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This post is about the boring kind of model.  For the good kind click here.  Most of the groundwork has already been laid in recent posts so I will cut to the chase.  The conception of god laid out on this blog is a way of organizing knowledge of reality.  The important essence of this approach is to organize reality into levels and to appreciate the different boundaries to knowledge at each level.  The physical world is one level.  God (I will stop adding “as defined” or anything like that from now on) is on a higher level.  From that level our reality looks different than from ours.  Furthermore this means that there is a wall past which we cannot see because of our limited perspective.  This wall is dynamic, it moves as we learn more, but it cannot be eliminated.  We can understand how gravity works but we can’t understand why gravity works.  We can understand that we like cheetos but we can’t understand why.

The easiest way to understand this concept of god is to understand the concept of a model.  This is because models represent the level below our own.  I make models for a (meager) living.  When one does this in economics the process is more or less the following:

1. Speak some actor or actors into “existence.”

2. Define some parameters describing the situation with which they are faced.

3. Define some rules prescribing how they will act.

4. Figure out what happens.

The whole point of doing this is that once you complete the first 3 steps the 4th step is determinate.  This allows us to say what happens with certainty.  There is no deficiency in our knowledge because we had to specify everything when constructing the model.  All the laws governing the model must be constructed out of nothing.  Of course when making an economic model much of this has already been done and can be taken for granted–for instance mathematics.  Mathematics is just a large and complex model.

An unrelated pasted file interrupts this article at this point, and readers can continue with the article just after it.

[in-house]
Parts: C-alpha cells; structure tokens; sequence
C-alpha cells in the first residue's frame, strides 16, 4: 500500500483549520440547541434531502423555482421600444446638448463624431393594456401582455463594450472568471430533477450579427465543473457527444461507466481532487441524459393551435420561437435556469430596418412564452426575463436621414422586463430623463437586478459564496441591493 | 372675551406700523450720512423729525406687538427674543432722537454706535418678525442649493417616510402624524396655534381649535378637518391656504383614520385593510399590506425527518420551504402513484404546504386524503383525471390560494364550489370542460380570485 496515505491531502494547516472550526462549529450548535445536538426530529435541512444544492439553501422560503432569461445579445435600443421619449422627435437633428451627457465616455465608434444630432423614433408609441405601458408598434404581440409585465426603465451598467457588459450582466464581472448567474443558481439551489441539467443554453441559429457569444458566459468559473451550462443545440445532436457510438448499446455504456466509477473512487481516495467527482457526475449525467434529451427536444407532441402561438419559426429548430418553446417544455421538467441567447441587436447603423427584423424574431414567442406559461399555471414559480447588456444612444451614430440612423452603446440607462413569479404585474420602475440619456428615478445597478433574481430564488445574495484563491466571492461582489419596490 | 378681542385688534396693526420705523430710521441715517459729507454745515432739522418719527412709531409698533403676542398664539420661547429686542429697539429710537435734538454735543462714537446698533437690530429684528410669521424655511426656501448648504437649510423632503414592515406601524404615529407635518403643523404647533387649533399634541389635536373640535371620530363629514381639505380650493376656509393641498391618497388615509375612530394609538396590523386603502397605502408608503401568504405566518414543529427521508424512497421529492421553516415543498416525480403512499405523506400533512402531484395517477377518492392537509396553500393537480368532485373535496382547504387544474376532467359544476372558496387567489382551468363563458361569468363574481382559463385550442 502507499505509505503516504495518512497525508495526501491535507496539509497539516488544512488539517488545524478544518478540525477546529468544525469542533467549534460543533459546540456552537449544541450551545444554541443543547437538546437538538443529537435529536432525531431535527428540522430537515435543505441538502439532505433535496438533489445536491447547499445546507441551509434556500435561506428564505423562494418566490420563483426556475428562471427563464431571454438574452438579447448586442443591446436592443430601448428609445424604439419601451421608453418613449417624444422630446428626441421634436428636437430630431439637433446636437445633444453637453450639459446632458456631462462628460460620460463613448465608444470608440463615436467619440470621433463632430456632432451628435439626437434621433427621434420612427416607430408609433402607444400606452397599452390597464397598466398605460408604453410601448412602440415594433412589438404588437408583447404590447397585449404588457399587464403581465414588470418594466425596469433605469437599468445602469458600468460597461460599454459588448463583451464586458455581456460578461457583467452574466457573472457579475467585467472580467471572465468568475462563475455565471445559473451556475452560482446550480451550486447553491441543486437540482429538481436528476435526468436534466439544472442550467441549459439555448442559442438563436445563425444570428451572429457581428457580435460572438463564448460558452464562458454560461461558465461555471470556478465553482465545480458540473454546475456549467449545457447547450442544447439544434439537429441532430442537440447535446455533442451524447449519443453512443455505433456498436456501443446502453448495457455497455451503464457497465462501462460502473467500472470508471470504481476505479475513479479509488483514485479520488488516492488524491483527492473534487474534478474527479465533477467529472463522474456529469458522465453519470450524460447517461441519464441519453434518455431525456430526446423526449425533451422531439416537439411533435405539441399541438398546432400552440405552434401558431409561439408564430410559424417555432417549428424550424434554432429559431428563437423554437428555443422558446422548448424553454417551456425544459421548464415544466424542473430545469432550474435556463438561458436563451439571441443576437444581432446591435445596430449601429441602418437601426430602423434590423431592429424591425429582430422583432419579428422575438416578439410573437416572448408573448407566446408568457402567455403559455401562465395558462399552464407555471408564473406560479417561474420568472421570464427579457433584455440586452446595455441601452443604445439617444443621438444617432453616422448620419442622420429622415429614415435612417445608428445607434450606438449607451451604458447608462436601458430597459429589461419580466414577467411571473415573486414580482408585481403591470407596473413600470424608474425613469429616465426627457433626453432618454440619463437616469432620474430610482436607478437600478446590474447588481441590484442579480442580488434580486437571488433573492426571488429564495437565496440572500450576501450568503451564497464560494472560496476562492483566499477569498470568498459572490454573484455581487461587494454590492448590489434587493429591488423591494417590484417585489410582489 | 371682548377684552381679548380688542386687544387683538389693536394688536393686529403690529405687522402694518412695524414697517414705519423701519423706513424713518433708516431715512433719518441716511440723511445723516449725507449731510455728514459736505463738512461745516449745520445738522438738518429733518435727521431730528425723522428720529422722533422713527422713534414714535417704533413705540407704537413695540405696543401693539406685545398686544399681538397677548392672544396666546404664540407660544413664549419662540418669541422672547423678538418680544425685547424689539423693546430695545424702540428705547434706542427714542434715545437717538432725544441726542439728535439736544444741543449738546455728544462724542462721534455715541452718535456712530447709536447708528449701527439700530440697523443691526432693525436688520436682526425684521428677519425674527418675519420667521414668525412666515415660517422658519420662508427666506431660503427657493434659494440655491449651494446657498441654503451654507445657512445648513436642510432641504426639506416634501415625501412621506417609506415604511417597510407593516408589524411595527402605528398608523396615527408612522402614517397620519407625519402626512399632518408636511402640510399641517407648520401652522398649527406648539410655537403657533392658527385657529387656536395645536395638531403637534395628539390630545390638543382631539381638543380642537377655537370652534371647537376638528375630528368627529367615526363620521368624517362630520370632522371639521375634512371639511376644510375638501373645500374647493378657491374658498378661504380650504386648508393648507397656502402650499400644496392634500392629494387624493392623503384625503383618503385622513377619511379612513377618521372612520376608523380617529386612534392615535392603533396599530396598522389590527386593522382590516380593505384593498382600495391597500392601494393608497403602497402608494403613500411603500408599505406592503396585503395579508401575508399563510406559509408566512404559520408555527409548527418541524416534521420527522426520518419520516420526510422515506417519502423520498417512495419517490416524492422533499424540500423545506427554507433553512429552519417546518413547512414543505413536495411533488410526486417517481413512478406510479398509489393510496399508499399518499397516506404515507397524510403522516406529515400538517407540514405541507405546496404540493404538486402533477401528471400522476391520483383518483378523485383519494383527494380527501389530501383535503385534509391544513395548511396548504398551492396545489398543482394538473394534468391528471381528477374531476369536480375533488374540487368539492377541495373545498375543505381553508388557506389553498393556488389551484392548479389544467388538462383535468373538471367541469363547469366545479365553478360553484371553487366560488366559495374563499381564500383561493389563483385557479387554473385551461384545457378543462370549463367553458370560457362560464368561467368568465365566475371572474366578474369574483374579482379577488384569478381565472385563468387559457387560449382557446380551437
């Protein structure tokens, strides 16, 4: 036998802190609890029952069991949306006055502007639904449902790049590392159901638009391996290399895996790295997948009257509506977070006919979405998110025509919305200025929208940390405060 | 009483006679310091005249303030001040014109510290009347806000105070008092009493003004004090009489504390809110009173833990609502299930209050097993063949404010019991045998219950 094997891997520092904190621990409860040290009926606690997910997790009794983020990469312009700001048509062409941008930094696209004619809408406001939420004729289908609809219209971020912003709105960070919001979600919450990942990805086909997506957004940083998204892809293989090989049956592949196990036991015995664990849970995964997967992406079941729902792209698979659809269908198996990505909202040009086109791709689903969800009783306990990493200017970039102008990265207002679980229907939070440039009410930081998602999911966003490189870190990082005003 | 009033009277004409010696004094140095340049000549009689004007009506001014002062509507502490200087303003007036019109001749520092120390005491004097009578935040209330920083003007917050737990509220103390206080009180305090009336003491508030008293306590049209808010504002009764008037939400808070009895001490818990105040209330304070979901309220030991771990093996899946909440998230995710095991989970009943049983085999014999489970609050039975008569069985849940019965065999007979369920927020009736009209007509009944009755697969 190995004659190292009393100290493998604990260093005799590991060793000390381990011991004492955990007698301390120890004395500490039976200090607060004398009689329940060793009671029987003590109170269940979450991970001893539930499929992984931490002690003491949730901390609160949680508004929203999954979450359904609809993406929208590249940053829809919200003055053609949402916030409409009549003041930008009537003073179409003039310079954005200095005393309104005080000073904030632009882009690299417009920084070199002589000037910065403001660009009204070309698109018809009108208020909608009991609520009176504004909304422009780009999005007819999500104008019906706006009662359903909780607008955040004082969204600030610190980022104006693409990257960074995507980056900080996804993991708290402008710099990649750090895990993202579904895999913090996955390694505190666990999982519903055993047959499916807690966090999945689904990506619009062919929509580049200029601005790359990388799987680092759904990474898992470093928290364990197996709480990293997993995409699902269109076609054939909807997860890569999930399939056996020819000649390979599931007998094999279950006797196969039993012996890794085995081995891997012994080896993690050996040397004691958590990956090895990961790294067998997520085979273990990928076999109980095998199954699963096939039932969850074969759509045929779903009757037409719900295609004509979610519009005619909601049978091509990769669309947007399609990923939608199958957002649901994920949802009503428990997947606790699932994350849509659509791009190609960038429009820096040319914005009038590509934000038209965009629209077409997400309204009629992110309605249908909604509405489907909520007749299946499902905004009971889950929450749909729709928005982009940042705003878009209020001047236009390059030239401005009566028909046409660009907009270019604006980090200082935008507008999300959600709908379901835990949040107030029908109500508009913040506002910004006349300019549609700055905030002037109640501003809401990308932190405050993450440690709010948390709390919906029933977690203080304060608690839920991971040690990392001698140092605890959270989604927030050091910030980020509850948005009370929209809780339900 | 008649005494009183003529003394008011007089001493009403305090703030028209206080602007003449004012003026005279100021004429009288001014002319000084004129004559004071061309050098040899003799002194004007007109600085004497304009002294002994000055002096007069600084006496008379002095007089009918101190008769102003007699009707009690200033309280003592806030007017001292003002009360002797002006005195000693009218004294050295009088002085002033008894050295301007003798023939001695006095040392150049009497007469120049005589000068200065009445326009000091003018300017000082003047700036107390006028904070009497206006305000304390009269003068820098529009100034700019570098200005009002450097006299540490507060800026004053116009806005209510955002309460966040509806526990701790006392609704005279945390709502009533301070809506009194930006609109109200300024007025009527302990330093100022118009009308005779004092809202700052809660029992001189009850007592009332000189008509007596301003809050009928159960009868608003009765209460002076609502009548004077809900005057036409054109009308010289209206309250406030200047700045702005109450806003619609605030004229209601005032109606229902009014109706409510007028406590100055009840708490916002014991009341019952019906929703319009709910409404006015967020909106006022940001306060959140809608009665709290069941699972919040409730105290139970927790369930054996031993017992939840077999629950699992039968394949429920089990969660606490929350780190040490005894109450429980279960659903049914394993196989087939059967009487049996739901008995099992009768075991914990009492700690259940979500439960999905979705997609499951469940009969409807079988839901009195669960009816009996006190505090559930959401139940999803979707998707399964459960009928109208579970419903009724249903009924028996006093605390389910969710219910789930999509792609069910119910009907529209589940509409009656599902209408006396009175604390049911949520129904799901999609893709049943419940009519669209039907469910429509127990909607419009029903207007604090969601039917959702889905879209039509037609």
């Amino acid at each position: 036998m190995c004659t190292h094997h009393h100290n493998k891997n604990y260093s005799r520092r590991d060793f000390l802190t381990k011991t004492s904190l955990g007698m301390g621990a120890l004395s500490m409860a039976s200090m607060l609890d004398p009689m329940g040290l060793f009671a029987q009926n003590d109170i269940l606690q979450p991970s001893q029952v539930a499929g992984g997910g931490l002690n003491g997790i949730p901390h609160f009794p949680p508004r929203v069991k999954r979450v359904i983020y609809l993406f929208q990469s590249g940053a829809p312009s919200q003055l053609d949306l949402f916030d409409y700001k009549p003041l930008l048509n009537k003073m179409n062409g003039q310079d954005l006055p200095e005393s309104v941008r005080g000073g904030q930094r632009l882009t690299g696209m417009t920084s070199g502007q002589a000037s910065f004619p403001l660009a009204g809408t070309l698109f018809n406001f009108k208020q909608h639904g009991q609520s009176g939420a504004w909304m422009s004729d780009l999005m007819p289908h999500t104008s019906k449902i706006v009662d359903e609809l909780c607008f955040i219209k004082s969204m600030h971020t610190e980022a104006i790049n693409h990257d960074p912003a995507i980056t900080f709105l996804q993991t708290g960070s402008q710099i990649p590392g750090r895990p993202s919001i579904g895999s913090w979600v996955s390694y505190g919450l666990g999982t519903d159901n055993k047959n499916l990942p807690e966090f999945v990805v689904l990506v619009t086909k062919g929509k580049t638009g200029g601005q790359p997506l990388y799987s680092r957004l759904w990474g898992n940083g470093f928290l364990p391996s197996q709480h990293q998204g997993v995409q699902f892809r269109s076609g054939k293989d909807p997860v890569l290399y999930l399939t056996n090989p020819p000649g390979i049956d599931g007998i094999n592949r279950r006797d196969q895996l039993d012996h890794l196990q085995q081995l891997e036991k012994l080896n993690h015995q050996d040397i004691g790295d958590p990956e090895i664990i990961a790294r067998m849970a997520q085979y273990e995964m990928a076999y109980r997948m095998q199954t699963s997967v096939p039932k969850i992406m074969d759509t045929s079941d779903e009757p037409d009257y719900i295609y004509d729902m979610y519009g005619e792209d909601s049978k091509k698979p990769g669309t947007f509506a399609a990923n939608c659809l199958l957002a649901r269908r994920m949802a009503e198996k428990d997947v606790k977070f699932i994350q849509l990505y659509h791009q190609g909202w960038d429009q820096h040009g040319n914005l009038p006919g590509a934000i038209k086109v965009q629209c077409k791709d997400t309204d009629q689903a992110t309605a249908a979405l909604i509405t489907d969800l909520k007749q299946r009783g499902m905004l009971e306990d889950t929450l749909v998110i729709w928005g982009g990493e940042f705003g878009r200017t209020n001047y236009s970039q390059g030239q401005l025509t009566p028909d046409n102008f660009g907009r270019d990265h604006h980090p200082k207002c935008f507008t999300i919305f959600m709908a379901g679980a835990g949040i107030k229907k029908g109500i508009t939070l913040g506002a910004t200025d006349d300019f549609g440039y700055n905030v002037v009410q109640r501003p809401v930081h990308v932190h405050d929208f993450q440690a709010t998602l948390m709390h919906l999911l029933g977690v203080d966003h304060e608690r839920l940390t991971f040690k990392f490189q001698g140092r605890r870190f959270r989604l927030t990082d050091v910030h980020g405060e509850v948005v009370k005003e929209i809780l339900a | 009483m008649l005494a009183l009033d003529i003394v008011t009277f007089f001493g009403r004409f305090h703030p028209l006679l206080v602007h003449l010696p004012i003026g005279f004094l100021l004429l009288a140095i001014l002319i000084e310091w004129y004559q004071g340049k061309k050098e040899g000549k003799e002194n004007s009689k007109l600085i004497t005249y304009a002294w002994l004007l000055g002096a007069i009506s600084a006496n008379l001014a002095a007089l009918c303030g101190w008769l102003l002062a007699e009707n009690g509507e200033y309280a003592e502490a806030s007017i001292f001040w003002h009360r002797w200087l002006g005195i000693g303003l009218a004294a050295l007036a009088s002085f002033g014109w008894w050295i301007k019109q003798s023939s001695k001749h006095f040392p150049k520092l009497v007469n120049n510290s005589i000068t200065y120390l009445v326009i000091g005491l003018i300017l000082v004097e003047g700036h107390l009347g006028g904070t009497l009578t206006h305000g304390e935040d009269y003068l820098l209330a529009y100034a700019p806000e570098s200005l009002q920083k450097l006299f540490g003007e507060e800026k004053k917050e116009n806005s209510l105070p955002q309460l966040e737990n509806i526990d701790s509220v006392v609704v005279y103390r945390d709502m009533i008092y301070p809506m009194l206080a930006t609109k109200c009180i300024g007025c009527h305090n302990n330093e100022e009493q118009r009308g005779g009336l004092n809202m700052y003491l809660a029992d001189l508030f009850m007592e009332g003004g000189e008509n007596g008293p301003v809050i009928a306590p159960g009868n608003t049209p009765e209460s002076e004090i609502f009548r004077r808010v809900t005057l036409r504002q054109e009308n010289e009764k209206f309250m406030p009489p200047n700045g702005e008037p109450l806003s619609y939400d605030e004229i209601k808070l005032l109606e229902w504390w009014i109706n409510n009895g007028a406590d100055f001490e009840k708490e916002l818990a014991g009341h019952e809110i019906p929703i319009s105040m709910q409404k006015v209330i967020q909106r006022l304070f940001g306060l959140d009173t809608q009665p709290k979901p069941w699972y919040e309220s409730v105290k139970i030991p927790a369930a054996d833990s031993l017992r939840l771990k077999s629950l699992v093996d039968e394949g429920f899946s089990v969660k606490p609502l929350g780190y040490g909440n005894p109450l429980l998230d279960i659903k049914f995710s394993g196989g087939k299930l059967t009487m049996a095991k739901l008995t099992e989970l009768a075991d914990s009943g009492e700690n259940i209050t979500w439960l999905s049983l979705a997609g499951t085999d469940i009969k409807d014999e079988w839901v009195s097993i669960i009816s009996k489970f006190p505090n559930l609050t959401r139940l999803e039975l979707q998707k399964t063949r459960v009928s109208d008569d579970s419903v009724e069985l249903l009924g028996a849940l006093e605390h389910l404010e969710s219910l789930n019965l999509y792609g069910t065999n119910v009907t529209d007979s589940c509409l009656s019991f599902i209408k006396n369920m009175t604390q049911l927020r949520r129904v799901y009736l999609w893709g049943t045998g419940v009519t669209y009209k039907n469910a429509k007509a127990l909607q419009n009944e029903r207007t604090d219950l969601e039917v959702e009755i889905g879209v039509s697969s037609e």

If in other sciences we should arrive at certainty without doubt and truth without error, it behooves us to place the foundations of knowledge in mathematics. – Roger Bacon.

The important thing to understand about mathematics and other models in economics and physics and any other discipline is that they have no physical existence.  That is to say they don’t exist on our level.  They are a level below because they were created by mankind our of nothing.  Because of this we have complete knowledge of them.

To understand the different dimensions I have mentioned previously, notice that when we create a model we can put in things such as probabilistic outcomes.  But when we do this we know what all the possible outcomes are and what the probabilities are.  It is not that one of them actually “happens.”  This notion of “happening” only exists if you are trapped within the model and only experience one dimension.  The modeller sees all dimensions simultaneously.  The same phenomenon is true of concepts like time.  When making an economic or physics model it is often helpful to include a variable for time.  But as the modeller you do not experience time linearly, you see all time at once as any other variable.  You can change an initial condition and see what happens at every time.  The model is like a snapshot.  This doesn’t mean time doesn’t exist it just means that it looks different to the modeller than to the modeled.

I could go on about this but I think I will just leave it at that for now and see if I get any comments and deal with them if/when they come up, except to say, for my objectivist friends, that when organizing things this way many other characteristics commonly attributed to god (or God) kind of make sense.  For instance:

So God created man in his own image, in the image of God he created him…


P.S. If objectivists relaxed their initial disgust for religion, they might find much of the meaning in the early part of Genesis very agreeable.  Maybe I’ll write a post about that…